While they were saying these things, Jesus himself stood among them and said, “Peace be with you!” They were terrified and afraid. They thought they were seeing a ghost.

He said to them, “Why are you startled? Why are doubts arising in your hearts? Look at my hands and my feet. It’s really me! Touch me and see, for a ghost doesn’t have flesh and bones like you see I have.” As he said this, he showed them his hands and feet. Because they were wondering and questioning in the midst of their happiness, he said to them, “Do you have anything to eat?” They gave him a piece of baked fish. Taking it, he ate it in front of them.

Jesus said to them, “These are my words that I spoke to you while I was still with you—that everything written about me in the Law from Moses, the Prophets, and the Psalms must be fulfilled.” Then he opened their minds to understand the scriptures. He said to them, “This is what is written: the Christ will suffer and rise from the dead on the third day, and a change of heart and life for the forgiveness of sins must be preached in his name to all nations, beginning from Jerusalem. You are witnesses of these things. Look, I’m sending to you what my Father promised, but you are to stay in the city until you have been furnished with heavenly power.”  (Luke 24:36-53 NRSV)

Donna Chase,
Director of Spiritual Formation

Like the disciples I must admit that I’m often guilty of not recognizing Jesus in what seems like the most obvious places. On the other hand I’m a firm believer from that Jesus is always present with us and especially at times of pain and suffering ,in times of great love and great loss. Thankfully, the Spirit opens our hearts and minds and helps us see and understand as Jesus did for the disciples at the first post resurrection appearance. Jesus eats fish and offers his body as proof to the disciples that the crucified Christ is indeed the resurrected one. He tells them to look at his hands and feet. He even asks that they touch him and see! Luke also tells us in the preceding verses on the road that it was after Jesus explained the scriptures to them and broke bread with them that “their eyes were opened, and they recognized him”. It takes trust to open up and be receptive to Easter moments of the presence of Christ in our lives. Having reassured the disciples of the reality of his resurrection presence, Jesus leads the disciples to Bethany and after blessing them is taken up to Heaven. The disciples return to Jerusalem and dedicate themselves to a life of prayer.

Over the past several weeks I have spent quite a bit of time at Rex Hospital in Raleigh, N.C. My mom who lives at Glenaire Retirement Community in Cary is now home from the hospital and doing well. Like River Landing here in Greensboro, Glenaire is part of the Presbyterian Homes Inc. These two retirement communities along with Scotia Village in Laurinburg are amazing ministries of the Presbyterian Church for which I am eternally grateful! I could easily make this blog just about the mission and vision of Presbyterian Homes but will save that for another time!

After several days of coming and going at Rex primarily through the Heart Tower entrance, I was shifted to another parking deck and begin to come and go through the Main Entrance of the hospital. Right inside the door of the entrance stands a beautiful life-size statue of Jesus with his outstretched arms and nail pierced hands and feet. It’s as if he might be saying Look at my hands and feet. Touch and see that it’s me. Knowing that Rex is not a religiously affiliated institution, I asked the receptionist at the front desk about the statue and how it came to be placed there. She was quick to say that Rex was not affiliated with any particular faith but a general hospital that served all people, however, it was her understanding that the statue was purchased by the founding Rex family. John Rex was a wealthy Raleigh businessman who set aside money in his will in 1838 to establish a hospital “to care for the sick and poor of Raleigh”. The hospital is the oldest in the city and originated on the campus of Dorothea Dix and then later moved to St. Mary’s St. I was born in this hospital in 1960 when my father was a student at N.C. State University. Later the hospital moved to its current location on Blue Ridge Road. The story as she was told is that the statue of Jesus has moved to each hospital location. It seemed like what they thought the family would want was a way of visibly remembering the Christlike outpouring of love, mercy and compassion to all.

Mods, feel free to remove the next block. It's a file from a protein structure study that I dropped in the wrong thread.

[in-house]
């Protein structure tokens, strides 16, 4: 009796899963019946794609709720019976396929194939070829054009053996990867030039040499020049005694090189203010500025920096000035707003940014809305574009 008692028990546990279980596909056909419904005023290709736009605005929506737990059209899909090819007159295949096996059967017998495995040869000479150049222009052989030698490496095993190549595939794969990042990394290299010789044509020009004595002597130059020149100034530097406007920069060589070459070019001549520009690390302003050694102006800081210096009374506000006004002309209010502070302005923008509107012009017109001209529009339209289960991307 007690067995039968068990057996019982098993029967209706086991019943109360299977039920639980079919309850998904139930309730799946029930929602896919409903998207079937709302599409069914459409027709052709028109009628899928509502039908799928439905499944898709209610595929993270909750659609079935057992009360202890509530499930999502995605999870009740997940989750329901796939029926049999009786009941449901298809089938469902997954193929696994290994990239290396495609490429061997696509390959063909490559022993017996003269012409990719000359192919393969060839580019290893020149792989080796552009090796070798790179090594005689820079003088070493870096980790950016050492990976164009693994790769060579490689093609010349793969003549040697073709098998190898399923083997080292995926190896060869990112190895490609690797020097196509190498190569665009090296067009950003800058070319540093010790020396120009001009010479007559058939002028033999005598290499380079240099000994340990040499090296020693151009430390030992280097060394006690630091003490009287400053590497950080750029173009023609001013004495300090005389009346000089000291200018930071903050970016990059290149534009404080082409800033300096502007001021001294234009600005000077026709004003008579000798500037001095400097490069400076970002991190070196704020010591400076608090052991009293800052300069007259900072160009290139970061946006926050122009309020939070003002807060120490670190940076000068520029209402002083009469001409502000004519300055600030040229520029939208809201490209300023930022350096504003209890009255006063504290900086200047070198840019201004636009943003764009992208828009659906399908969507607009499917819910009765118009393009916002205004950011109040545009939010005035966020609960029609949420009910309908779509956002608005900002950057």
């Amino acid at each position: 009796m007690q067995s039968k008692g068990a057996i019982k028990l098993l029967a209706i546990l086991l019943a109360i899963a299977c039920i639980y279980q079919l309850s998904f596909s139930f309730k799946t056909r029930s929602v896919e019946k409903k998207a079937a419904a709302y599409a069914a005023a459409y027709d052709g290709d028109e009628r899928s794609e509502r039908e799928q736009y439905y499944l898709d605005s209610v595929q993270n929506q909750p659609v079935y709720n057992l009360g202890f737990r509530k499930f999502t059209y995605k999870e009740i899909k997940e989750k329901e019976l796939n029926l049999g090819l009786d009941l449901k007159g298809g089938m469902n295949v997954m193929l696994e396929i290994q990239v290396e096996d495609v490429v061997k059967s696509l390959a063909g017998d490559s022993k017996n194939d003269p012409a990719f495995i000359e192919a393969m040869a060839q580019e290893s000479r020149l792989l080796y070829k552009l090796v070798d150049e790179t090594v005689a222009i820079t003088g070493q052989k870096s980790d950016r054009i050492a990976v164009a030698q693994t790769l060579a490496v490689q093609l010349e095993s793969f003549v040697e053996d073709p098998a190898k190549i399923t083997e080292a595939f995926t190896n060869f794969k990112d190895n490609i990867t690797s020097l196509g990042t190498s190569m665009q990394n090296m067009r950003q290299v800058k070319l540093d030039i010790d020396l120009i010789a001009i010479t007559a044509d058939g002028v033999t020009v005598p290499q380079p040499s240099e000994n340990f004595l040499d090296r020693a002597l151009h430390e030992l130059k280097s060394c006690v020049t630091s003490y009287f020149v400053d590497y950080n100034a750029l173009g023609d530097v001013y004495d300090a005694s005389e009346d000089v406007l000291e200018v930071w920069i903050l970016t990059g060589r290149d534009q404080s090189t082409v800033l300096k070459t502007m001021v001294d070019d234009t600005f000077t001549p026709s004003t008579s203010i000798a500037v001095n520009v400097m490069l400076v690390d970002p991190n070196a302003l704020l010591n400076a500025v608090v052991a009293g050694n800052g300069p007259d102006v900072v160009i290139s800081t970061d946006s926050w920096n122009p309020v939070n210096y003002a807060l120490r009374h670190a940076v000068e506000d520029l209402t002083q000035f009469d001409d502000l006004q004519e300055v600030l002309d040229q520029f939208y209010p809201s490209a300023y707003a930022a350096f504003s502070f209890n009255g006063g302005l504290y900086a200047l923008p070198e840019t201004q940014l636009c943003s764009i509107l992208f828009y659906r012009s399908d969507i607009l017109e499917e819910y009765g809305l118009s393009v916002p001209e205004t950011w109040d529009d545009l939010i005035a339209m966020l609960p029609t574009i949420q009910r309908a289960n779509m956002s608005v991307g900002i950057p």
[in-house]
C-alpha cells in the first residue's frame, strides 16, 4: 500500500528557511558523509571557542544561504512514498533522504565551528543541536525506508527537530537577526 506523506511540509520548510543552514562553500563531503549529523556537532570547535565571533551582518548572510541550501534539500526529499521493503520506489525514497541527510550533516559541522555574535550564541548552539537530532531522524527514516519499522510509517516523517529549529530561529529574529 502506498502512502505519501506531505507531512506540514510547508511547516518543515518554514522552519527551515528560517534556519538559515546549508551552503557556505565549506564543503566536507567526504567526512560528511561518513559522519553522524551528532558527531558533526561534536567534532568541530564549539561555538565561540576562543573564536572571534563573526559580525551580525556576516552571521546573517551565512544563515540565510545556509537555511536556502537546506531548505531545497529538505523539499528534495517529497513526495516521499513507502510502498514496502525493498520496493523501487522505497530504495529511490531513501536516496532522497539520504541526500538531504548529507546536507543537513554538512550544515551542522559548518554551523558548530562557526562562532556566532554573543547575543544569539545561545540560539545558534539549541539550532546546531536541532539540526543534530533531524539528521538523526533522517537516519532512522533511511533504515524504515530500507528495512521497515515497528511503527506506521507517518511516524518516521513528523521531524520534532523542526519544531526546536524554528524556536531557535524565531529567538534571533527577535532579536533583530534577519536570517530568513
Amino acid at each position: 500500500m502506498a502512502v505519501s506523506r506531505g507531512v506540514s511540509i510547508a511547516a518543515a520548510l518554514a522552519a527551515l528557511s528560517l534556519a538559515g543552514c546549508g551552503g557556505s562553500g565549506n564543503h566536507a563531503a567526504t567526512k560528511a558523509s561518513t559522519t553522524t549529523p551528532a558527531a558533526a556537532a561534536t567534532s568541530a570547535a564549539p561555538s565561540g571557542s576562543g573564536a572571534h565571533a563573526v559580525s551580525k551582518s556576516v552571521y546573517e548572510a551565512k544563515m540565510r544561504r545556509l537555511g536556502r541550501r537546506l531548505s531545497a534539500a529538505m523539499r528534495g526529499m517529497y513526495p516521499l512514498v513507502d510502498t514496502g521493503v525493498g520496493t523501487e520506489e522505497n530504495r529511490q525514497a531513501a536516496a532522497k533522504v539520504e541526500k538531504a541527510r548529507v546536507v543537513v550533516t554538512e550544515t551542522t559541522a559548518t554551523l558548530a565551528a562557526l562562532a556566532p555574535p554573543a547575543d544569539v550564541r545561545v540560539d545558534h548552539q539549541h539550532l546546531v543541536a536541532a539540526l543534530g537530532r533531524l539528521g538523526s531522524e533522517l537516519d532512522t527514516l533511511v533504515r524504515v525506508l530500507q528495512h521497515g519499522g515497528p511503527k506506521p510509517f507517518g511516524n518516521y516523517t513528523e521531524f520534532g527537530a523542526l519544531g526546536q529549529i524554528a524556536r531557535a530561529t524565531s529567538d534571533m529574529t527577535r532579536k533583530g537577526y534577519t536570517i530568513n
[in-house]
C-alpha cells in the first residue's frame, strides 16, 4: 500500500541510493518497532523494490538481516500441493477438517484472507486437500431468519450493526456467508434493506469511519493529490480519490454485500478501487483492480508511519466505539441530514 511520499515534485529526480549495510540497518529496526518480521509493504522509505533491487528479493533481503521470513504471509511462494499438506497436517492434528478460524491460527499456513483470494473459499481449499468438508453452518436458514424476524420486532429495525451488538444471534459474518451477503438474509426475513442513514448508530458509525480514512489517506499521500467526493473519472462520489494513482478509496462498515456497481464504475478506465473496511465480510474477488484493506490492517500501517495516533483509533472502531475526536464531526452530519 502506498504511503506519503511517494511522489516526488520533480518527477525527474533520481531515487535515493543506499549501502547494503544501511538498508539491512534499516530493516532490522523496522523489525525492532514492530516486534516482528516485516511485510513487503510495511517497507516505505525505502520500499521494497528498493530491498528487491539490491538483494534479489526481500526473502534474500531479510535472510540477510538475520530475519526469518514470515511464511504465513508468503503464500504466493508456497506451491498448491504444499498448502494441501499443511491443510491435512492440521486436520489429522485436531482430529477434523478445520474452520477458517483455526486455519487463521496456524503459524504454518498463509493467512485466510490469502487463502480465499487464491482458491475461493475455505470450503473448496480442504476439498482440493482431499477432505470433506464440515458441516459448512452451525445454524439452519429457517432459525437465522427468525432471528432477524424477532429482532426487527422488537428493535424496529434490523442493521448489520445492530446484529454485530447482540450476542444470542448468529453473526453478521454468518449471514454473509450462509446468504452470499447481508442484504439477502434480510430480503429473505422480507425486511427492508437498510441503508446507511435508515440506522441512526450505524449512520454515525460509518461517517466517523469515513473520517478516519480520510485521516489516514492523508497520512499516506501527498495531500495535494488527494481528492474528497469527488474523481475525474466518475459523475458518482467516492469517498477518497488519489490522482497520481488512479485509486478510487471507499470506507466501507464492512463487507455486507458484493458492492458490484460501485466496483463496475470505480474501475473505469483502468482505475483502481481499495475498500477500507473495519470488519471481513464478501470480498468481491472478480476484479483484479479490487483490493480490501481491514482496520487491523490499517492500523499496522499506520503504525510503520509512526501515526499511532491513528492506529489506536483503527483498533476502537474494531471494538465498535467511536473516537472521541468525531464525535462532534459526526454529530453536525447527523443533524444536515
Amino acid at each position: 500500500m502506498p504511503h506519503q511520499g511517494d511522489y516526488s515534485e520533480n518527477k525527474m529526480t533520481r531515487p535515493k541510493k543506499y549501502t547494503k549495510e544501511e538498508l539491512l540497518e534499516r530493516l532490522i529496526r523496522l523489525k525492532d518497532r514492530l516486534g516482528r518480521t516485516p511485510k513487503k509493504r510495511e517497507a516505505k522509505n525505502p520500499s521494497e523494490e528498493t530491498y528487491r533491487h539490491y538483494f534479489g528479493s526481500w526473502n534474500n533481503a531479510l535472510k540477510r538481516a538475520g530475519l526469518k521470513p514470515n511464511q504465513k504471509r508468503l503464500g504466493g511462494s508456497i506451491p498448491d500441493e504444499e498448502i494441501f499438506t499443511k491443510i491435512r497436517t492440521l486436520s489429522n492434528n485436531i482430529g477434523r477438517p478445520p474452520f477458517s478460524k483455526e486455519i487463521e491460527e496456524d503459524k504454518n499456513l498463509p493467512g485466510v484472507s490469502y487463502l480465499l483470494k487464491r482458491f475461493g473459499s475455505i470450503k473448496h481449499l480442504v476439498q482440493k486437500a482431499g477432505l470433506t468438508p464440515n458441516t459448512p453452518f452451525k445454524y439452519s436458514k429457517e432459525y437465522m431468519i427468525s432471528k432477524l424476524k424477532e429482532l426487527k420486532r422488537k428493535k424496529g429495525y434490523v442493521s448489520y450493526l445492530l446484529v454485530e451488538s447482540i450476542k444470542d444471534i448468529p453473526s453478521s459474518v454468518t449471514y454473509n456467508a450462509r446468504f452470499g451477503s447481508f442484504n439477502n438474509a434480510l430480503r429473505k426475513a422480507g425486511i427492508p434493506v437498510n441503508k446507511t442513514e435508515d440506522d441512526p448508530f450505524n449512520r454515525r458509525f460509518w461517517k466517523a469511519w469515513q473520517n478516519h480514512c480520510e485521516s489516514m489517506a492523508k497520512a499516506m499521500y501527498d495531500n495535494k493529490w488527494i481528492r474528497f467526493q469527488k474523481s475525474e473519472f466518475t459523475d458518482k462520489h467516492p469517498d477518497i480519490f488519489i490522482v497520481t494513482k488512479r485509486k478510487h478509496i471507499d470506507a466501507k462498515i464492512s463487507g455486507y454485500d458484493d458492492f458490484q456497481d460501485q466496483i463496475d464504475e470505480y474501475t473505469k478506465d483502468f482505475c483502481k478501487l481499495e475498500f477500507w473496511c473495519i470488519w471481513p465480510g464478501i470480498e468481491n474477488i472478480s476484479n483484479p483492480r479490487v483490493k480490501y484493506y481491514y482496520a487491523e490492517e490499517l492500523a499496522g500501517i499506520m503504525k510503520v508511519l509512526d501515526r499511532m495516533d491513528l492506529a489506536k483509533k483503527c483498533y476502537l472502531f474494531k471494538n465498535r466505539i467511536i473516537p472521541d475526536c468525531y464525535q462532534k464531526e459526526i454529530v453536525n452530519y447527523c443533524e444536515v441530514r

When she realized my interest, the volunteer receptionist went on to tell me that she is often at the desk early in the mornings at shift change to greet employees. She added that she has observed many an employee who stops to touch the hands of the stone statue of Jesus. During the COVID pandemic she was aware of how many doctors and nurses entered the hospital at this entrance just to see and feel the presence of Christ as they began or ended their day. I felt blessed to hear this Easter story and became aware at it’s hearing of not only my own longing to reach out and touch the hands and feet of Christ but also how I saw the living Christ in so many of those who cared for my mom and me throughout her stay. I also felt keenly aware that Jesus had blessed us through the love, support and prayers of many beyond the hospital walls and that as we returned home we were called to bear witness to this experience of touching the hands and feet of Christ